The field of metabolic engineering encompasses a powerful set of tools that can be divided into () methods to model complex metabolic pathways and () techniques to manipulate these pathways for a desired metabolic outcome. These tools have recently seen increased utility in the medical arena, and this paper aims to review significant accomplishments made using these approaches. The modeling of metabolic pathways has been applied to better understand disease-state physiology in a variety of cellar, subcellular, and organ systems, including the liver, heart, mitochondria, and cancerous cells. Metabolic pathway engineering has been used to generate cells with novel biochemical functions for therapeutic use, and specific examples are provided in the areas of glycosylation engineering and dopamine-replacement therapy. In order to document the potential of applying both metabolic modeling and pathway manipulation, we describe pertinent advances in the field of diabetes research. Undoubtedly, as the field of metabolic engineering matures and is applied to a wider array of problems, new advances and therapeutic strategies will follow.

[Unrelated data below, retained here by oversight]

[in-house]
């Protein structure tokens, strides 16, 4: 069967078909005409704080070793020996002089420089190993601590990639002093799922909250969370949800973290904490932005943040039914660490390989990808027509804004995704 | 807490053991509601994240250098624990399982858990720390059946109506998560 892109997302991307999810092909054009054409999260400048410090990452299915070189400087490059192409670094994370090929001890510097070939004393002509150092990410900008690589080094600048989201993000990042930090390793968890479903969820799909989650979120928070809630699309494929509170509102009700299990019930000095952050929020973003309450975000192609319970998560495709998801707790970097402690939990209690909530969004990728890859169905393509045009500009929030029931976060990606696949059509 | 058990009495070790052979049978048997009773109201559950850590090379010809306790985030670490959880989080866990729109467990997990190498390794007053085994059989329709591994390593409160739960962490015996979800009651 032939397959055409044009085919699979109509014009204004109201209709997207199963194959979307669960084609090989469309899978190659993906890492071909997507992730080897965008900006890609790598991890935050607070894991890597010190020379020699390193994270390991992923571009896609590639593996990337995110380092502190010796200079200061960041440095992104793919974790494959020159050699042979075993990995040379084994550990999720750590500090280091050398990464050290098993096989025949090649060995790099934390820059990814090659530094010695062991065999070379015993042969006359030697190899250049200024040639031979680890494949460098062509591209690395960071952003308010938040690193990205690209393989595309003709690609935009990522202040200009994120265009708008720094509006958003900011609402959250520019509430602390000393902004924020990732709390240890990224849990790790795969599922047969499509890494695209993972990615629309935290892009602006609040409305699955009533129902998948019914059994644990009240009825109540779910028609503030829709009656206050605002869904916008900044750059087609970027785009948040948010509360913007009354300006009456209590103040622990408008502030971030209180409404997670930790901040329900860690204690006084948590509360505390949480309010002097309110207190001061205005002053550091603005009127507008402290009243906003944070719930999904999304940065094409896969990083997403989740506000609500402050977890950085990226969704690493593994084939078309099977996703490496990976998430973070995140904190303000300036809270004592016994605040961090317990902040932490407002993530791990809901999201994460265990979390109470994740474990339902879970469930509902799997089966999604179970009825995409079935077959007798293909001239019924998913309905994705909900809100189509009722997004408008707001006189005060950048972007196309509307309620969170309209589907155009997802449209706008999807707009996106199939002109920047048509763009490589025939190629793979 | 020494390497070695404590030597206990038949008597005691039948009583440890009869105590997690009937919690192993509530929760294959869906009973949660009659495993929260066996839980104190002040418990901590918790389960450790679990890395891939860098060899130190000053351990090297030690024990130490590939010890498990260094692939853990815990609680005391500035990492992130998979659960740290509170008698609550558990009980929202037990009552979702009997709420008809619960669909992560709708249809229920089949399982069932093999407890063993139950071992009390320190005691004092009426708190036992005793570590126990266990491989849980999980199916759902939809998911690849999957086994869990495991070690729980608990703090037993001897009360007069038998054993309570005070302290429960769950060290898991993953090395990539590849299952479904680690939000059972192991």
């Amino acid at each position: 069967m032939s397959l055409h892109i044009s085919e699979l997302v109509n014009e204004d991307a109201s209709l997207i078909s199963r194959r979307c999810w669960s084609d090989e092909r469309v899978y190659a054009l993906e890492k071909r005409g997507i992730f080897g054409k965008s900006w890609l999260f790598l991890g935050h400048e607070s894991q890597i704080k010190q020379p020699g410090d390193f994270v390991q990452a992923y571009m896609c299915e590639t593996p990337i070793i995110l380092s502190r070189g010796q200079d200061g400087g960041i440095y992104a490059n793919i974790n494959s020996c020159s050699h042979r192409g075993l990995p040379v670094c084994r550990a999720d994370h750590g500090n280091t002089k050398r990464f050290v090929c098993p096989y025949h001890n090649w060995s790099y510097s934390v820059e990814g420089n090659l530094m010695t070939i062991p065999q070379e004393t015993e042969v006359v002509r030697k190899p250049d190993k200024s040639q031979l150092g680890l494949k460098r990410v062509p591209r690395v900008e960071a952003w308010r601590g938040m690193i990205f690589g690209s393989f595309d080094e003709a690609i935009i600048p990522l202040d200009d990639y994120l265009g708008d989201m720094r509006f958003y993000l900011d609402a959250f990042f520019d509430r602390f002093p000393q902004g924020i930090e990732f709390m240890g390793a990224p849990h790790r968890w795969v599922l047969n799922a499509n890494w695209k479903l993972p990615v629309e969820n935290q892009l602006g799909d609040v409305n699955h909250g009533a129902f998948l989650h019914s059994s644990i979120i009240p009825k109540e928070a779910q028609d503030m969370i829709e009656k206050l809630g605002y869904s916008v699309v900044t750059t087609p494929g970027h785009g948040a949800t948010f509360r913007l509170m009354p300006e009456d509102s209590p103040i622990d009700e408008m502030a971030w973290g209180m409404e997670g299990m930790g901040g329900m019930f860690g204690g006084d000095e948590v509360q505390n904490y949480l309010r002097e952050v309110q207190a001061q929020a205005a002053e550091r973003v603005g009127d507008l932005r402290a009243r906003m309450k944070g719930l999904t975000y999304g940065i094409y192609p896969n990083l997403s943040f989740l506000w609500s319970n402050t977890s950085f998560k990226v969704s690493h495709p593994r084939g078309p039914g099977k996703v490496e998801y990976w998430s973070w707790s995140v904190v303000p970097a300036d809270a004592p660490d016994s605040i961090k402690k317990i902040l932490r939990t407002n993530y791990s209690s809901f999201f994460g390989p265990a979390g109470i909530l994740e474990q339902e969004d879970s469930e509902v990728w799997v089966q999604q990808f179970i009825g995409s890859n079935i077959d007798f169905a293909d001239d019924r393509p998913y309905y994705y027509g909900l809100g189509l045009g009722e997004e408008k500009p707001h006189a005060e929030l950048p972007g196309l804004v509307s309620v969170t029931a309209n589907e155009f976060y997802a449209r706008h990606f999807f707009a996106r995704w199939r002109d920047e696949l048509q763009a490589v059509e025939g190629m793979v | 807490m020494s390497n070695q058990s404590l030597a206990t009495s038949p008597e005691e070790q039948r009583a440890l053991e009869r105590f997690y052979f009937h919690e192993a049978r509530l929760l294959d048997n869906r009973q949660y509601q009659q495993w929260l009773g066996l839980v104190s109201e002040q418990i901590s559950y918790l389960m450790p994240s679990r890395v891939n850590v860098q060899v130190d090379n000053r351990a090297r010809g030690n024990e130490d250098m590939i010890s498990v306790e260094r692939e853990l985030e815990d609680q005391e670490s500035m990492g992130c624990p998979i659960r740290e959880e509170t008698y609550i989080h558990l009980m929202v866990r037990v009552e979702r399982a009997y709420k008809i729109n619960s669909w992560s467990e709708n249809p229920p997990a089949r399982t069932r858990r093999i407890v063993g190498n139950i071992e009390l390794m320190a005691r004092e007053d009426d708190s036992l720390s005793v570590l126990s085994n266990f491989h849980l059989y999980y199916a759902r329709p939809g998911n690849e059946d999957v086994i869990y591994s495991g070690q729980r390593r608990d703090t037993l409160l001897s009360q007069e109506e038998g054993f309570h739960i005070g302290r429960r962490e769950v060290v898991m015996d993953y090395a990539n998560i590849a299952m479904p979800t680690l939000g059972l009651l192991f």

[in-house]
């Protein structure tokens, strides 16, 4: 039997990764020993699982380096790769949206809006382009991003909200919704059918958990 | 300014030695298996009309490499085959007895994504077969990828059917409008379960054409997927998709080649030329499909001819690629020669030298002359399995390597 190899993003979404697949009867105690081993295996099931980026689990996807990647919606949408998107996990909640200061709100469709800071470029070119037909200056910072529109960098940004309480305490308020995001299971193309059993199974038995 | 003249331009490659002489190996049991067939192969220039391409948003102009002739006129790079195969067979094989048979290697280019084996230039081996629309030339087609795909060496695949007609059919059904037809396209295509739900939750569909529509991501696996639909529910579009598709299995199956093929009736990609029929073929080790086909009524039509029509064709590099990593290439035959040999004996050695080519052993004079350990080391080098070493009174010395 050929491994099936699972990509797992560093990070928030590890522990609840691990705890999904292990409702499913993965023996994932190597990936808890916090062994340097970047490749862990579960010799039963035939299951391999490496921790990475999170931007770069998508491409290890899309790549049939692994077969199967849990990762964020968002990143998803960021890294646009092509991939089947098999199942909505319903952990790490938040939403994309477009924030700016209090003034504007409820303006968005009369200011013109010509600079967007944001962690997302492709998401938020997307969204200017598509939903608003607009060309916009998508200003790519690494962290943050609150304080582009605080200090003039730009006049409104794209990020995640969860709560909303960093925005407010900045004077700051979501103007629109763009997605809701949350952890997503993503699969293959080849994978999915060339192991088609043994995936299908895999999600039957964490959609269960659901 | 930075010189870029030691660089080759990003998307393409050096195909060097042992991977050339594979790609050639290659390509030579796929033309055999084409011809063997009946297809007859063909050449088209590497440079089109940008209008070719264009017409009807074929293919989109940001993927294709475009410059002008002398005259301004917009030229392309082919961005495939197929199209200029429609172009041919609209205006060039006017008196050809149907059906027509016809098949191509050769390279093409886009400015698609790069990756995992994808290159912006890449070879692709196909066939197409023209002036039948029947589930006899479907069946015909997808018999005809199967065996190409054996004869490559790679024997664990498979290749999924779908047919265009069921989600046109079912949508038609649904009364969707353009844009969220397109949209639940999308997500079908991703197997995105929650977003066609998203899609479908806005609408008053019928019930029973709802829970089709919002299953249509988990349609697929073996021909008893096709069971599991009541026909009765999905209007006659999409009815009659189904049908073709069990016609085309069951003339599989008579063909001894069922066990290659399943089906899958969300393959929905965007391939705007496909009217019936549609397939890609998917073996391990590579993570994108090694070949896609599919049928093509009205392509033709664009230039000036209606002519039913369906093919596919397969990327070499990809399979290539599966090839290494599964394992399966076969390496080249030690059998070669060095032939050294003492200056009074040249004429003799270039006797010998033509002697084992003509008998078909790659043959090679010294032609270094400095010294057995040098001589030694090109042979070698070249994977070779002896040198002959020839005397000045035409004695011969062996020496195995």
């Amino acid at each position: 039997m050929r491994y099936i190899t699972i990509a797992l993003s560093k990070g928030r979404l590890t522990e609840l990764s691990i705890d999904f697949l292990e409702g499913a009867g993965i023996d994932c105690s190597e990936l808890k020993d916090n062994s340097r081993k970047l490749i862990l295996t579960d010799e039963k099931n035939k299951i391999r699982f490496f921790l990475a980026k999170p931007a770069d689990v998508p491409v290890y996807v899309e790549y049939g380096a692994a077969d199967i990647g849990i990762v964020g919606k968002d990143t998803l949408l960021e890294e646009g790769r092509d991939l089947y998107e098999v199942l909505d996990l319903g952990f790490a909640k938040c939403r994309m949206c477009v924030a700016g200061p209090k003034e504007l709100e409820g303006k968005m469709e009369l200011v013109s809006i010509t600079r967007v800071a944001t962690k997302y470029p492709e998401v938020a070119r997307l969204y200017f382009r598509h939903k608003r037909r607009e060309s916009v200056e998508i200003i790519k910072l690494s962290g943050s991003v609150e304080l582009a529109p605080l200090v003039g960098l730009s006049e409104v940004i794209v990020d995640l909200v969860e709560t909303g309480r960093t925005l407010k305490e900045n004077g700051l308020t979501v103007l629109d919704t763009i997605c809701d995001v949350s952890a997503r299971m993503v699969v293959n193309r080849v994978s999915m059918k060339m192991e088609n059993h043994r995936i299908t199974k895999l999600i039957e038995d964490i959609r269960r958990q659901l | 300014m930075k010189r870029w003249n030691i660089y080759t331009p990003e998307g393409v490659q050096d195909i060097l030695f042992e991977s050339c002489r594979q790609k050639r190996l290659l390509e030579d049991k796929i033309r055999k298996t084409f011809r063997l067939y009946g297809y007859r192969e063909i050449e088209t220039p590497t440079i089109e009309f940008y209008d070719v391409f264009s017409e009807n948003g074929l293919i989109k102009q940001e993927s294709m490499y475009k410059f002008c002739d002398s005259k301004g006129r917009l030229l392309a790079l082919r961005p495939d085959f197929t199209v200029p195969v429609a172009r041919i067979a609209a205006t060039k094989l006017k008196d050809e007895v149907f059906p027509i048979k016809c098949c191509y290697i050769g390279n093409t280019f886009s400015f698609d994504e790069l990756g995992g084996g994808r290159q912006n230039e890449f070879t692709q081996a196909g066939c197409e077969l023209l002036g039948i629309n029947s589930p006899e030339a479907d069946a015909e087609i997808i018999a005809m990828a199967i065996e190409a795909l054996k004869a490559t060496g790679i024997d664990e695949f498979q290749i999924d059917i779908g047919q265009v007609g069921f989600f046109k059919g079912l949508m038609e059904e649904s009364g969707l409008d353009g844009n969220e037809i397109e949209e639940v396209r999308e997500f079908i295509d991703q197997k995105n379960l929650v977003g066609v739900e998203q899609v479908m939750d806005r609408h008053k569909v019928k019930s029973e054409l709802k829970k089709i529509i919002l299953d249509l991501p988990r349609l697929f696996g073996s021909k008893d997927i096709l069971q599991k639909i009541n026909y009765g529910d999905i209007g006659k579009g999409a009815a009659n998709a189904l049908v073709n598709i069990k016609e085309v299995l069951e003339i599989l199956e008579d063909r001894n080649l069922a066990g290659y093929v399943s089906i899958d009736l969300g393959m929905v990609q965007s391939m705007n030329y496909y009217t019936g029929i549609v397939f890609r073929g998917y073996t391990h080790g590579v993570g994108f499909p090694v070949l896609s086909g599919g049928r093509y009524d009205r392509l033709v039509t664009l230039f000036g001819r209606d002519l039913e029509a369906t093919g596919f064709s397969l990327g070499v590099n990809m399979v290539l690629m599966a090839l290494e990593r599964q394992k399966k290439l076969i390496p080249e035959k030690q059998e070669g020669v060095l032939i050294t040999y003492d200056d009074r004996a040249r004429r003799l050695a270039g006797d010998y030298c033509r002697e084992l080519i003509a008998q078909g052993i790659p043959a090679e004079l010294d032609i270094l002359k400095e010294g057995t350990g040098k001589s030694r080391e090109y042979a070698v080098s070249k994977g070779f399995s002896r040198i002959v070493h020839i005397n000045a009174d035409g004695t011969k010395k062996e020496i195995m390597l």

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  • Article Type: Review Article
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